As a clampdown on dangerous animals a new UK law on pets ministers are trying to pass will prosecute dog owners if an intruder is attacked and bitten by their dog.
Dog owners might have to tie up their pets to stop them attacking burglars, police have warned – amid growing controversy over a clampdown on dangerous animals.
The Association of Chief Police Officers say planned amendments to the Dangerous Dogs Act could leave householders ‘liable to prosecution’ if their dog bites a burglar while they are out.
Ministers want to close a loophole in the law that makes it difficult to prosecute dog attacks that take place on private property.
The move – which will be included in next week’s Queen’s Speech – follows a string of attacks on children, postmen, and health visitors on private land.
The proposals will include a defense for people whose dogs attack a burglar while they are at home. But critics warn the defense will not protect owners if a burglar is attacked while they are out, or if the attack takes place in the garden or an outbuilding.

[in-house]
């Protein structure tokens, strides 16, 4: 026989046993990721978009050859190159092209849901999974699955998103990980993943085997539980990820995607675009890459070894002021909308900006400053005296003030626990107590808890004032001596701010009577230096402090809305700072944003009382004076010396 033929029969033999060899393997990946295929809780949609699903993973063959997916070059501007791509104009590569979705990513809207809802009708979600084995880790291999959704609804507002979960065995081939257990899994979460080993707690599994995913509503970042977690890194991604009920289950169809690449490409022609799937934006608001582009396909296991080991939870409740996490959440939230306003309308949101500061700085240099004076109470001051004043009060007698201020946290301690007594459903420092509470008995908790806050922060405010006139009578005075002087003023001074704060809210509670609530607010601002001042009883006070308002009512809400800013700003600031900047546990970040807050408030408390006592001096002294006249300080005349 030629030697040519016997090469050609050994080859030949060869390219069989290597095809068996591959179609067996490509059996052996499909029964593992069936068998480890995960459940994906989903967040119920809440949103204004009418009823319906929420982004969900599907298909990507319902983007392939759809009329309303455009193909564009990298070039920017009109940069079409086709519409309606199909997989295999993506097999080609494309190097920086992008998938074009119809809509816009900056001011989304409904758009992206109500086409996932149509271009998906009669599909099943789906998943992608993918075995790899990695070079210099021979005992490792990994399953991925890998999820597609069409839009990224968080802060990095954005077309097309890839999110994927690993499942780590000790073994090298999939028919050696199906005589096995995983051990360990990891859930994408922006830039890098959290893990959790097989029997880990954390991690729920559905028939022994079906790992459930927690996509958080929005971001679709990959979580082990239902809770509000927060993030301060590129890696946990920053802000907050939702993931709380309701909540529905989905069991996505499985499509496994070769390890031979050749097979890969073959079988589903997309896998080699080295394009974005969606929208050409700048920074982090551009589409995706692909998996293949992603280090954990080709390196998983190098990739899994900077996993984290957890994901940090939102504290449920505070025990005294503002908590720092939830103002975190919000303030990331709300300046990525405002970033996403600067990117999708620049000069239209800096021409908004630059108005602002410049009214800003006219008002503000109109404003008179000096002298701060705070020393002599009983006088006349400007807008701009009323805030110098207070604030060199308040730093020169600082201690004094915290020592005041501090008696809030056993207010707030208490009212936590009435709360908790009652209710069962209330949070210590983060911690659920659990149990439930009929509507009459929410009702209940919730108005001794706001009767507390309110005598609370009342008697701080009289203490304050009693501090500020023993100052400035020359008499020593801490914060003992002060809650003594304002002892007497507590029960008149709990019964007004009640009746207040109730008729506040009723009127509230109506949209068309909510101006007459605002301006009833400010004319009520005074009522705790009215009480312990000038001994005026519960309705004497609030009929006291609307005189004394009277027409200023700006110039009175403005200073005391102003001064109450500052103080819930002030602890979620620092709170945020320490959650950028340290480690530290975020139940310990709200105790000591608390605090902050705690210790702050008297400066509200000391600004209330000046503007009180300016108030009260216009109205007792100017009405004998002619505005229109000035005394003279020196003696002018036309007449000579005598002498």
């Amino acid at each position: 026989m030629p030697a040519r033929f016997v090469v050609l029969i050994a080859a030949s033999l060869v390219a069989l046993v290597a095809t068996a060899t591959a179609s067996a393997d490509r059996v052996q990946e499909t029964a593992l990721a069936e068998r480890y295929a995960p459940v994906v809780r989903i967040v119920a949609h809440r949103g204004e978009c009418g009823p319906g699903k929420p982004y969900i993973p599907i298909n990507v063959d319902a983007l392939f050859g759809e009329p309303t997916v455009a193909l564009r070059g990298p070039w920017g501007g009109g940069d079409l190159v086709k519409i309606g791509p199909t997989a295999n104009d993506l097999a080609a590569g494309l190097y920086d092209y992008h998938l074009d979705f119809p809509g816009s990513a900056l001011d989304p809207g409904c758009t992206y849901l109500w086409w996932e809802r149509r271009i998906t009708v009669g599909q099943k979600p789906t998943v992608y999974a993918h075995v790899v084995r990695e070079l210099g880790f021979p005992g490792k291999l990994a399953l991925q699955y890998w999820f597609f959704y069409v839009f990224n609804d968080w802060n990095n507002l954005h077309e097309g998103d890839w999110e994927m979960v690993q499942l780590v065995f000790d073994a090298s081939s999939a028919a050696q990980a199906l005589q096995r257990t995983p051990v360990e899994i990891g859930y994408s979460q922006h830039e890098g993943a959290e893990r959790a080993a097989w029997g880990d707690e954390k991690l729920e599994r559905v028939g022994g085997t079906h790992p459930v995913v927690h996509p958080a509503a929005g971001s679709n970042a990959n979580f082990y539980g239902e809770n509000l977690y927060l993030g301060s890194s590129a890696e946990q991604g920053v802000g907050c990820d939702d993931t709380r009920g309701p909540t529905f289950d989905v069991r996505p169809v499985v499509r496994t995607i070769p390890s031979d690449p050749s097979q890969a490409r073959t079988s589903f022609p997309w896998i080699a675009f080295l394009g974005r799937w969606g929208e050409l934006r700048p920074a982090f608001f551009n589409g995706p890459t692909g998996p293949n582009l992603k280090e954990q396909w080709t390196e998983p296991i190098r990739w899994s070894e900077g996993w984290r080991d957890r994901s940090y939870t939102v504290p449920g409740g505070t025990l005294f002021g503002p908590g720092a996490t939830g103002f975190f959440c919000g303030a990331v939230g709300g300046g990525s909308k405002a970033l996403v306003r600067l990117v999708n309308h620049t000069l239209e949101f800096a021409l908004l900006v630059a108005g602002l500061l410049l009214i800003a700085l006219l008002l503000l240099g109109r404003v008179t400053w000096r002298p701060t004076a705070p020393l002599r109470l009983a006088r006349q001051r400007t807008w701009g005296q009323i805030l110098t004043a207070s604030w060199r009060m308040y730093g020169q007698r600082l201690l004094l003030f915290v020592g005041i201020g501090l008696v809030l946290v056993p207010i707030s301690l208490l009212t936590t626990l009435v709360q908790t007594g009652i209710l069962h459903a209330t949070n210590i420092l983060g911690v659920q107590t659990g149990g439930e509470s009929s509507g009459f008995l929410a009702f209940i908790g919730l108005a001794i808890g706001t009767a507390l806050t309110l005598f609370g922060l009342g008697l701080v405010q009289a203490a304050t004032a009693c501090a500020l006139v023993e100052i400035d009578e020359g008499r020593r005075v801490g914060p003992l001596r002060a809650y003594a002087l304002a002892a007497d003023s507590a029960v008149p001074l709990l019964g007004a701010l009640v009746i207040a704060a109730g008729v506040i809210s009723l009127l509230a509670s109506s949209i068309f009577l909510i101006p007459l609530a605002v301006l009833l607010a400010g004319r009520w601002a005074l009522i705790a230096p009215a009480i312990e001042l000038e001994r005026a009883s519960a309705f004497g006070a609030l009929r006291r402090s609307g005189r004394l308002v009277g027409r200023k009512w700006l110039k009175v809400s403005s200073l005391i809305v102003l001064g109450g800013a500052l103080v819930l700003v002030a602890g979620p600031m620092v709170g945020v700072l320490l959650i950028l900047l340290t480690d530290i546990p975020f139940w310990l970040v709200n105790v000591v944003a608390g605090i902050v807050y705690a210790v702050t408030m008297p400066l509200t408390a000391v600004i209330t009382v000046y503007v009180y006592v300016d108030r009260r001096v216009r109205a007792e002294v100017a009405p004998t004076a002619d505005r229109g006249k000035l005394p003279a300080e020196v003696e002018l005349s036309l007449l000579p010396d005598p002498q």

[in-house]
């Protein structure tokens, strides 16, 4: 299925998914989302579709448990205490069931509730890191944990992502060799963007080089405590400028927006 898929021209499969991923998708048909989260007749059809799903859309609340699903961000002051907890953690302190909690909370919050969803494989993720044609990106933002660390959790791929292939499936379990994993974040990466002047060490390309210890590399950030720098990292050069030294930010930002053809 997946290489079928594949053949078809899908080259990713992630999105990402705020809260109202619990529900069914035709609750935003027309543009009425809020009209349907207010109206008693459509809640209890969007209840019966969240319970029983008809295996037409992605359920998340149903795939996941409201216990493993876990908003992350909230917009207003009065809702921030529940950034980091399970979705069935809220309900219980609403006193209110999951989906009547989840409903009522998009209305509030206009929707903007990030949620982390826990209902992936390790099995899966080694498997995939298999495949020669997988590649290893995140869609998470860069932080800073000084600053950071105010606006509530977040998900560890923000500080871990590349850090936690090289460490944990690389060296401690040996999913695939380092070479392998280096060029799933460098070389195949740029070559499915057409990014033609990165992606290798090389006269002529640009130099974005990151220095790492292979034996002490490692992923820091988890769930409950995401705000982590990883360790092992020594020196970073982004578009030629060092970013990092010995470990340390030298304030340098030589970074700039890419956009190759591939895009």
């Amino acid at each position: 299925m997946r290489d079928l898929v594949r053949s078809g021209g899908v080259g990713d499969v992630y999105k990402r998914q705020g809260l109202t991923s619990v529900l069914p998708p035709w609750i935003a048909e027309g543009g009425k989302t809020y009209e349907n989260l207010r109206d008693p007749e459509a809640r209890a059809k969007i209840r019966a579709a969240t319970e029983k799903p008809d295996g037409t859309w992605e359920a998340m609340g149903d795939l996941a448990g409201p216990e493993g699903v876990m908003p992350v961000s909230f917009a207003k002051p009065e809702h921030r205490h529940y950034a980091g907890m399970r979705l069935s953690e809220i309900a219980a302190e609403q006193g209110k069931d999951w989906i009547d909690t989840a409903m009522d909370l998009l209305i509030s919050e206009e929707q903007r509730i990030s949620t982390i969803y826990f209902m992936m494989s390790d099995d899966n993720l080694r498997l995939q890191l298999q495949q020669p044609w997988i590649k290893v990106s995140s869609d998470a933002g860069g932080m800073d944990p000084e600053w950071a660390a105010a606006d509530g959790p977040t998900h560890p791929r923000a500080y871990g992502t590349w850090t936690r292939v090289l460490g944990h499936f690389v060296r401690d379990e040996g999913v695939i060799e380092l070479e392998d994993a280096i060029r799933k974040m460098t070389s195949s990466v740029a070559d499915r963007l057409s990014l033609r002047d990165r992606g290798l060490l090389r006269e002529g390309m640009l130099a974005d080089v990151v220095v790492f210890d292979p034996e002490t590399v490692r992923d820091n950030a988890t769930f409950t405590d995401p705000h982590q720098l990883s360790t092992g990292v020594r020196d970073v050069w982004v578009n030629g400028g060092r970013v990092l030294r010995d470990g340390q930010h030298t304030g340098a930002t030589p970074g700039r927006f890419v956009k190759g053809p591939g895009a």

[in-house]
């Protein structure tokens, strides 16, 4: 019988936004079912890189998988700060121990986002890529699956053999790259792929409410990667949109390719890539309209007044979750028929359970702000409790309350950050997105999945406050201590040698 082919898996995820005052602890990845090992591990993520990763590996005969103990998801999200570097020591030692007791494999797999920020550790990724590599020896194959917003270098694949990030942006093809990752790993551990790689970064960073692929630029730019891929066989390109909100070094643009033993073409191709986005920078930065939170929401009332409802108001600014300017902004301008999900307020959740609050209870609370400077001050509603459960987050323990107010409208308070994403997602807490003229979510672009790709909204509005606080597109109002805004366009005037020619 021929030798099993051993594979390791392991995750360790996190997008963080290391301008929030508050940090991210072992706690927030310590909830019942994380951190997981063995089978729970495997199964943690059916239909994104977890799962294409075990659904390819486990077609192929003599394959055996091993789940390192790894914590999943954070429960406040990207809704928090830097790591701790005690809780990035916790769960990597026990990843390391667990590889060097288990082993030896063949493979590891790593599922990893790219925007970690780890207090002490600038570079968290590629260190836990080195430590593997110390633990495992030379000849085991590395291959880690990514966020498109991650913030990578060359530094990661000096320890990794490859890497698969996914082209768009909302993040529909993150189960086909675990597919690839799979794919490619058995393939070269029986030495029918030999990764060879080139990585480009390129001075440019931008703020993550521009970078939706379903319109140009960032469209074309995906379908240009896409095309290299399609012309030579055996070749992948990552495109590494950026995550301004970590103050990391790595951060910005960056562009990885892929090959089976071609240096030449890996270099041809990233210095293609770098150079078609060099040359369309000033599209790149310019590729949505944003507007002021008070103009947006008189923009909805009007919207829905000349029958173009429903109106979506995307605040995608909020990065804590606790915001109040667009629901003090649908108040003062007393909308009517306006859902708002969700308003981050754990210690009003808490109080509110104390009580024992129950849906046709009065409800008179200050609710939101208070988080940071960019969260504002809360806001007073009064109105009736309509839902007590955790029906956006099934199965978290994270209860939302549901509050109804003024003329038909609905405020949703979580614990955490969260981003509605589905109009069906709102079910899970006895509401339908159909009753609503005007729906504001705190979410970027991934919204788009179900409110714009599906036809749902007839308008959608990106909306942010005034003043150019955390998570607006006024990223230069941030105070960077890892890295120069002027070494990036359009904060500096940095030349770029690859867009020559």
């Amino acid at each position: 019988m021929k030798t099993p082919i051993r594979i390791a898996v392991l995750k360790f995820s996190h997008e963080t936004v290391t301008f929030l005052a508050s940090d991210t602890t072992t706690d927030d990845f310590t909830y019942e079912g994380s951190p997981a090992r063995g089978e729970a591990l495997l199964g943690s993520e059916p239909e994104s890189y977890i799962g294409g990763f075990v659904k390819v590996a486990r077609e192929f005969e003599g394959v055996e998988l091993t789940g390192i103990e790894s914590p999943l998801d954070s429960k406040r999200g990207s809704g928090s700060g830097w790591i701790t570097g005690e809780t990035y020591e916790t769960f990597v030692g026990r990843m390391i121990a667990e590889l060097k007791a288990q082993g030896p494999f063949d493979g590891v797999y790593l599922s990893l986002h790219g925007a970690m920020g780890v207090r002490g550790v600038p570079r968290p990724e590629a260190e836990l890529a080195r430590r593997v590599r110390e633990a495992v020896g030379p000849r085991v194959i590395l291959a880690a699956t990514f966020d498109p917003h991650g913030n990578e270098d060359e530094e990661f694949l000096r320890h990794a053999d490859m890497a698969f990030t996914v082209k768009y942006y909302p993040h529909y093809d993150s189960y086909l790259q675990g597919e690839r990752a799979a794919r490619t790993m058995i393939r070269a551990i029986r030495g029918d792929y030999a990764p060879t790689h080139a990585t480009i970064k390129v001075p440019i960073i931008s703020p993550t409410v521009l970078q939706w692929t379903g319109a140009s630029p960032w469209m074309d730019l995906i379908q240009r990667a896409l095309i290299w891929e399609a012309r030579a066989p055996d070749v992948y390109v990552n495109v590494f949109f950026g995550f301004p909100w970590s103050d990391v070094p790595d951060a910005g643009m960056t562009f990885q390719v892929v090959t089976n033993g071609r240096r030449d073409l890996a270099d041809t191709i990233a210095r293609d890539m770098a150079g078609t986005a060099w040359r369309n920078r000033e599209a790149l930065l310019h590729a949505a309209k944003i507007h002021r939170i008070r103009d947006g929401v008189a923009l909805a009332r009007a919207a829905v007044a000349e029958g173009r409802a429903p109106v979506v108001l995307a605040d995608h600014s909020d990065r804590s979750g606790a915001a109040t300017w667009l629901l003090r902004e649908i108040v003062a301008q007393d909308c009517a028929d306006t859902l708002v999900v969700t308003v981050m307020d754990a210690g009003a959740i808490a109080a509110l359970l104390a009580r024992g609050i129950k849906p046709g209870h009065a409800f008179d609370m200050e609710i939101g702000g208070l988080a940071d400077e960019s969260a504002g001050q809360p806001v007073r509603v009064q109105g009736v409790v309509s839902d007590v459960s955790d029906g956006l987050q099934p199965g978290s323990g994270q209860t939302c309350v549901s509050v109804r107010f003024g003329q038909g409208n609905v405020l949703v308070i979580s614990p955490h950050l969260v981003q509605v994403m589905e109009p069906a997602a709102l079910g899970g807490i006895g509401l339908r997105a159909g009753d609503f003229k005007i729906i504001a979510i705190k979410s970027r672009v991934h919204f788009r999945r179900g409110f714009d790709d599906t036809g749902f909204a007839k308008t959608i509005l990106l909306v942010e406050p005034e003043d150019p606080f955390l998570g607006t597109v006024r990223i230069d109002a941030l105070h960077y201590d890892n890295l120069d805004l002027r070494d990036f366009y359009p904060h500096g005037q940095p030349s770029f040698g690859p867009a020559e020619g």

The loophole in the proposals will leave dog owners open to potential fines of up to £5,000 – or even a two-year jail sentence – if their pet attacks an intruder while they are not at home.
Now Acpo, the organization which represents senior police officers, has warned that the plans will favor burglars.
In a letter to MPs they said the police ‘would rather the householder was given a defense in law’ to prevent prosecution if a dog attacks a burglar while they are out.
They added: ‘The consequences would be that any individual leaving their dog in their home whilst they go out may be liable to prosecution should their home be burgled whilst they are away. We are confident that this is not what the Government had in mind.’
The Dogs Trust has also criticized the proposals, saying: ‘If a trespasser is on private land it is nonsensical to criminalize a dog owner if that trespasser should be injured by the dog.
‘Surely a trespasser must take some responsibility for their unlawful actions. Dog owners should only face criminal liability if the victim is present lawfully.’
Government officials have confirmed that homeowners would not be immune from prosecution if a ‘dangerously out of control’ dog attacked a burglar in their home.
But the Department of the Environment, Food and Rural Affairs said ministers were still looking at ways to ensure dog owners would not be penalized for being burgled.
Source: Daily Mail